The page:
For our third child, I ordered an easy baby. But someone didn’t get the memo because little Ben is turning out to be the world’s worst sleeper. I know I’m doing him wrong by rocking him to sleep at night, but I’m desperate.
Eager to know what else could be contributing to his lack of shuteye, I reached out to Ingrid Y. Prueher, a certified sleep consultant known as The Baby Sleep Whisperer and a spokesperson for Bedgear’s crib bedding. If you’ve also got a baby over 3 months old who’s making your nights — and days — miserable, check out her advice for the well-meaning mistakes parents make when their tots won’t go the eff to sleep.
I won’t mention how many I’m guilty of (well, OK: ALL OF THEM), but let’s just say her advice has been totally eye-opening.
Baby sleep mistake #1: Being a social butterfly
What’s wrong: “A lot of families I work with are signing their babies up for music classes, gym classes, and Mommy and Me classes. If a baby isn’t sleeping well, though, he needs plenty of opportunity to get used to his sleep environment at home.”
What to do instead: “Limit classes and other activities outside the home until your child’s sleeping has improved. Also, avoid too many mommy playdates. A mother once asked if we could create a sleep schedule for her baby around her social schedule! Sleep comes first, until your child is sleeping well.”
Baby sleep mistake #2: Trying lots of different sleep strategies
What’s wrong: “This can confuse a child and create more crying than necessary at bedtime and in general, because she’ll be irritable about the lack of quality sleep. Plus, if you don’t have a sleep plan in place, you will constantly second-guess your tactics.”
What to do instead: “Create a plan that covers: 1) Where the baby should sleep during the day and at night; 2) The sleep and feeding schedule — over or underfeeding can lead to trouble sleeping for long stretches; and 3) How caretakers will help the child become a better sleeper. A plan empowers all people caring for a baby to help her learn to be a better sleeper.”
Baby sleep mistake #3: Not being on the same page as your partner
What’s wrong: “If a partner or babysitter has a different approach to sleep than you do, it can make a child feel insecure about his sleep situation, and he’ll be more likely to protest sleep day and night.”
What to do instead: “Once you have created your child’s sleep plan, sit down with all caregivers in your home, discuss it, and make sure everyone is in agreement. Then stick to it! Parents need to trust the process so babies will trust the process … and sleep well.”
Baby sleep mistake #4: Feeding to sleep day and night
What’s wrong: “If you teach your child that the only way they can sleep is by eating, then they won’t be able to sleep well without it.”
What to do instead: “Shoot for a balance in the course of one day — half the time feed to sleep, half the time let your child fall asleep without your assistance. And, once again, be consistent about it. If you like feeding your baby to sleep at bedtime — there is something very sweet about it — there’s no reason you can’t continue to do that! Just let him fall asleep on his own during the day.”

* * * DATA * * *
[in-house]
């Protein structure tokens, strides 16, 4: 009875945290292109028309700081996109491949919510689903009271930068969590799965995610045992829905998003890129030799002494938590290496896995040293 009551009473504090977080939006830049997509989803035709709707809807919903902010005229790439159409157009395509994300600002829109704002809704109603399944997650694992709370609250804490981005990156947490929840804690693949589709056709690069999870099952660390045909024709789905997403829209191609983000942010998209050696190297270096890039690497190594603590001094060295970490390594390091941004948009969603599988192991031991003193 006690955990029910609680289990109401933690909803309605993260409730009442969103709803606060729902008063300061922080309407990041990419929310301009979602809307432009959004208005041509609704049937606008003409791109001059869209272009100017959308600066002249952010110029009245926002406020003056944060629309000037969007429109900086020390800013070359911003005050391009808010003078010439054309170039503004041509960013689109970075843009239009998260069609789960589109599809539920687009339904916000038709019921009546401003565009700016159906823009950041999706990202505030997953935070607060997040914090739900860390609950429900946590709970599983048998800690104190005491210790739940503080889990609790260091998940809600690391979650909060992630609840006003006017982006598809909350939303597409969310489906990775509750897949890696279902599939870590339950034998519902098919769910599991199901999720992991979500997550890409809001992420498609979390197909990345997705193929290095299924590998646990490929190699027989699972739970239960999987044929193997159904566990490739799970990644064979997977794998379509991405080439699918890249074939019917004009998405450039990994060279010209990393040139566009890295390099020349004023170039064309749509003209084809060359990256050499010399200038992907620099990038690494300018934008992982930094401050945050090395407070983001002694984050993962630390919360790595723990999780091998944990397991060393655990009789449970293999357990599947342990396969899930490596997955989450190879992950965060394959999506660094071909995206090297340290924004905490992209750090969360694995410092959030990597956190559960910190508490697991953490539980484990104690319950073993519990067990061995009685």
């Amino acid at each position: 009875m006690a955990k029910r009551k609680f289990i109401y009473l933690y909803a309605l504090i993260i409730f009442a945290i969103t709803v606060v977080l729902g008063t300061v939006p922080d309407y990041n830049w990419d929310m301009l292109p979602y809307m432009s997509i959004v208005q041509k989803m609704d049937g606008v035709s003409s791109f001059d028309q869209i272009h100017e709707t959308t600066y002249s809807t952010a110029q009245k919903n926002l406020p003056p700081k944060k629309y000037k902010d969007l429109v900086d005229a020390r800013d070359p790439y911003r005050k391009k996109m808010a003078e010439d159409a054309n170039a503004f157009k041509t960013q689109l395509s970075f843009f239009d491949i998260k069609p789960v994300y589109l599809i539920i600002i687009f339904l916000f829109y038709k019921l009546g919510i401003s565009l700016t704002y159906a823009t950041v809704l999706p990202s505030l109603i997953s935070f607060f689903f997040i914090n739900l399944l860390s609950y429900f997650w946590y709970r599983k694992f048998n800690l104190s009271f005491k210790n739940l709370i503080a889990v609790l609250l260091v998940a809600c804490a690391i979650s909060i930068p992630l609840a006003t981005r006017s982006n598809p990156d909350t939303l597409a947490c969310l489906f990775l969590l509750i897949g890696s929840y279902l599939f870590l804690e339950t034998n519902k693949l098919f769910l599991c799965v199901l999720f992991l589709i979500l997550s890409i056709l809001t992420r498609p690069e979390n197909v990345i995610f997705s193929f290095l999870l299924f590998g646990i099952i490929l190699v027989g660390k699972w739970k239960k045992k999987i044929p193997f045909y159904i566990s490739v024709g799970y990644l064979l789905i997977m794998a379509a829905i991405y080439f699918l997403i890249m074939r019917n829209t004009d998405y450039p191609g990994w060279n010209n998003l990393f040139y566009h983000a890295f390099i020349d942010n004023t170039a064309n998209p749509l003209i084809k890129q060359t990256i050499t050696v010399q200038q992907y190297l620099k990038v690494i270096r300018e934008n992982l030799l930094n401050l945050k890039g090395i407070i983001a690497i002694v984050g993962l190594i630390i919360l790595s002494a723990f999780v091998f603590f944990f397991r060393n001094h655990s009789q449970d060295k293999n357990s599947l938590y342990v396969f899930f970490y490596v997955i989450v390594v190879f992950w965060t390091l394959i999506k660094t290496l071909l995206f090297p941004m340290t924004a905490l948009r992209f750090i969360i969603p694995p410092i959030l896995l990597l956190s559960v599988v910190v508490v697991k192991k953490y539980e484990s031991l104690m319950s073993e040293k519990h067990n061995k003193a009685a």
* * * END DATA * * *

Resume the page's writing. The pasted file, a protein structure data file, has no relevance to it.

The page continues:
Baby sleep mistake #5: A meh sleep environment
What’s wrong: “Babies naturally sleep hot, and children often wake up because they are too warm. Noise or lighting may also be an issue.”
What to do instead: “Go for cotton PJs and light and breathable bedding. I also recommend that parents use a white noise machine to mask sounds in and out of the home that can trigger wakings — that way, the family won’t walk around feeling like every little noise can wake the baby. But I don’t recommend complete quietness in the home, since it’s unrealistic to maintain. You also want minimal brightness in the room, since we know that melatonin — the hormone that causes sleepiness — increases in the body when exposure to light decreases. That means no peeking at your phone during bedtime!”
Baby sleep mistake #6: Comparing a child’s sleep habits to other kids’
What’s wrong: “This can create unnecessary parental anxiety. Another mother might say her child is sleeping through the night, when in reality, that means her child is waking up a few times and going back to sleep quickly with a paci fix. That is not a child who’s an independent sleeper.”
What to do instead: “Focus on getting to know your child’s sleep patterns and what may be interfering with them, such as hunger. Children are not robots — each one is different. The needs of one child may not be the needs of another.”
Baby sleep mistake #7: Too high expectations
What’s wrong: “Parents sometimes literally expect that a child’s sleep habits will change overnight. They are quick to try something new if they don’t see fast progress and end up prolonging bad sleep patterns because they’re literally at square one again all the time.”
What to do instead: “Implement your plan for at least a week before changing it. Take into consideration how long your child has been used to the habits you are trying to wean him off of, like providing movement to sleep such as stroller rides, car rides, and rocking to sleep. The longer your child has been doing them, the longer it will take to break the habit — anywhere from a week to a month. The younger a child is, the faster she will learn to be a better sleeper if a parent is consistent. It may be hard to stick with it, but it will well be worth it, because you’ll have a happier baby, a happier marriage, and you’ll actually be able to shower daily!”